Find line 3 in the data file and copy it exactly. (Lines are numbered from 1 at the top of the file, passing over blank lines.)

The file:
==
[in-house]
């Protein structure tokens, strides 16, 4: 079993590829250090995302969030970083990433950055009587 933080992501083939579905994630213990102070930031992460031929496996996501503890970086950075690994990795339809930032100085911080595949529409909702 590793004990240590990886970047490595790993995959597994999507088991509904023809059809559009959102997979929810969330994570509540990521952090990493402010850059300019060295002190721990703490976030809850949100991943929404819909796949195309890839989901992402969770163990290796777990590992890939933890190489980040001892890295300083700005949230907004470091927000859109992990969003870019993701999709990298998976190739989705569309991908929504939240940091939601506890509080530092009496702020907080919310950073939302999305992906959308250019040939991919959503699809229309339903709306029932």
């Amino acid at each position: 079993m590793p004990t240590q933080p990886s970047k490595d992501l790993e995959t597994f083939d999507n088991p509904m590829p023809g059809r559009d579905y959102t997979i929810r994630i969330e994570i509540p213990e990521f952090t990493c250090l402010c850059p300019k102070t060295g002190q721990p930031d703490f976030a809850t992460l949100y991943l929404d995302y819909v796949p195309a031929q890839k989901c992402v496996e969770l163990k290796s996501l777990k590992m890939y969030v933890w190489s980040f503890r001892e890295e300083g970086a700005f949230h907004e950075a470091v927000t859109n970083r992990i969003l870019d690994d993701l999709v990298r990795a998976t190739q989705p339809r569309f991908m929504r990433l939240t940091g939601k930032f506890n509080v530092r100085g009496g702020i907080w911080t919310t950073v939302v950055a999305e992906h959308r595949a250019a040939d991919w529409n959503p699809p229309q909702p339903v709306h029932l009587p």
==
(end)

């Amino acid at each position: 079993m590793p004990t240590q933080p990886s970047k490595d992501l790993e995959t597994f083939d999507n088991p509904m590829p023809g059809r559009d579905y959102t997979i929810r994630i969330e994570i509540p213990e990521f952090t990493c250090l402010c850059p300019k102070t060295g002190q721990p930031d703490f976030a809850t992460l949100y991943l929404d995302y819909v796949p195309a031929q890839k989901c992402v496996e969770l163990k290796s996501l777990k590992m890939y969030v933890w190489s980040f503890r001892e890295e300083g970086a700005f949230h907004e950075a470091v927000t859109n970083r992990i969003l870019d690994d993701l999709v990298r990795a998976t190739q989705p339809r569309f991908m929504r990433l939240t940091g939601k930032f506890n509080v530092r100085g009496g702020i907080w911080t919310t950073v939302v950055a999305e992906h959308r595949a250019a040939d991919w529409n959503p699809p229309q909702p339903v709306h029932l009587p």